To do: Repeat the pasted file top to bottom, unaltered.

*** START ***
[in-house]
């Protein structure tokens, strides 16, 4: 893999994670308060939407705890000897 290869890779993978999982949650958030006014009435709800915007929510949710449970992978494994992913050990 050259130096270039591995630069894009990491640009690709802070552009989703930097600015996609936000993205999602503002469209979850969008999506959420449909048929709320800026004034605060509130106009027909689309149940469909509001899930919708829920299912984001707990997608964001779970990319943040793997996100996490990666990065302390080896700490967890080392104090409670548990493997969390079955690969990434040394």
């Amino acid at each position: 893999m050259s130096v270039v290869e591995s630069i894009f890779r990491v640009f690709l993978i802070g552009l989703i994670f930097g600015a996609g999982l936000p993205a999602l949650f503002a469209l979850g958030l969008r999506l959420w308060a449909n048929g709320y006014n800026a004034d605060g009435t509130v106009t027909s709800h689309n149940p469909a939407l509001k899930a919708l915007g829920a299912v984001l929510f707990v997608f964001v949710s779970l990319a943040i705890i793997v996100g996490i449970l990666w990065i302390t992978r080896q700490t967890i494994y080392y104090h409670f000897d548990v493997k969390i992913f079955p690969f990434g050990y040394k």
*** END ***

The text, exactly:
[in-house]
């Protein structure tokens, strides 16, 4: 893999994670308060939407705890000897 290869890779993978999982949650958030006014009435709800915007929510949710449970992978494994992913050990 050259130096270039591995630069894009990491640009690709802070552009989703930097600015996609936000993205999602503002469209979850969008999506959420449909048929709320800026004034605060509130106009027909689309149940469909509001899930919708829920299912984001707990997608964001779970990319943040793997996100996490990666990065302390080896700490967890080392104090409670548990493997969390079955690969990434040394």
């Amino acid at each position: 893999m050259s130096v270039v290869e591995s630069i894009f890779r990491v640009f690709l993978i802070g552009l989703i994670f930097g600015a996609g999982l936000p993205a999602l949650f503002a469209l979850g958030l969008r999506l959420w308060a449909n048929g709320y006014n800026a004034d605060g009435t509130v106009t027909s709800h689309n149940p469909a939407l509001k899930a919708l915007g829920a299912v984001l929510f707990v997608f964001v949710s779970l990319a943040i705890i793997v996100g996490i449970l990666w990065i302390t992978r080896q700490t967890i494994y080392y104090h409670f000897d548990v493997k969390i992913f079955p690969f990434g050990y040394k």